What’s More Exciting? A Day Skiing or Walk-In Freezer?

| Monday April 13th, 2009 | 0 Comments

Getting_Green_Done.jpg“More than individuals, businesses can influence policy because they carry huge weight with government. And businesses can get things done while waiting for policy change to take place.
–Auden Schendler, “Getting Green Done”
In terms of sustainability, Boulder, Colorado is turning into the pre-party, the party and the after-party. Juggling the numerous green-themed opportunities like research lectures, symposiums and guest speakers takes stamina and persistence with the seemingly endless schedule of events. A new friend of mine has just decided to make Boulder, Colorado, his permanent home and described the scene as a “24/7 Sustainability Conference.”
Just last week, the Leeds School of Business at the University of Colorado hosted an event with Auden Schendler, the Director of Sustainability at Aspen Skiing Company, who released his new book in March titled “Getting Green Done.” This book maintains the seriousness of the topic of sustainability but also injects a little humor as well as reality from the green euphoria that lacks practicability and scalability. Mr. Schendler describes sustainability as a war that calls upon businesses to fight in the trenches and on the front lines.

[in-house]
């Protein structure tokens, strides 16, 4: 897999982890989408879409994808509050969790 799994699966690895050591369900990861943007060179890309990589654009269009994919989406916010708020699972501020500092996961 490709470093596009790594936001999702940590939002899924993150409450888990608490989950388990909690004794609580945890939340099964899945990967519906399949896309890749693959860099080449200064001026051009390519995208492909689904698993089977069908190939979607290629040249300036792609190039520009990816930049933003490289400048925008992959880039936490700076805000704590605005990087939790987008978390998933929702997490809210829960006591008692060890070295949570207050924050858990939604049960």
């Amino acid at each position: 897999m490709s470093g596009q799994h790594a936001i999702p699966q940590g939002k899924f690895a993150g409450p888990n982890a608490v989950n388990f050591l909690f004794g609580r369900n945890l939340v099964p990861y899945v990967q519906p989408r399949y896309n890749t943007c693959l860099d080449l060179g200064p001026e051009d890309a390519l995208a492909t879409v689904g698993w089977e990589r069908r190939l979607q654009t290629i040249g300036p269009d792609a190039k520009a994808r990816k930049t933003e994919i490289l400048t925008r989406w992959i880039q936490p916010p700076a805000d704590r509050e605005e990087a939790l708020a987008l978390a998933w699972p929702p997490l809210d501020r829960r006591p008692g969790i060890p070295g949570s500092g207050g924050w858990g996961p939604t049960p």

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Triple Pundit Takes A Ride in Ford’s New Electric Cars

Shannon Arvizu | Monday April 13th, 2009 | 0 Comments

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At Ford’s Drive Green Forum in New York City recently, Triple Pundit got a first-hand look at the company’s new electric vehicle offerings. I took the 2010 Ford Fusion Hybrid and the 2011 Ford all electric vehicle for a brief test drive. Both cars are part of Ford’s new electrification strategy for improving emissions and reducing oil consumption.
In terms of eco-performance and smart driver interaction experience, either of these vehicles could take the famed “Prius-Killler” title.
First, let’s look at fuel economy and energy usage. The Ford Fusion Hybrid gets 41 mpg in the city. Ford reports that this is “70 percent better than comparable non-hybrid models and 8 mpg better than the Toyota Camry Hybrid.”

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SEC Denies Chevron’s Latest Attempt to Silence its $27 Billion Liability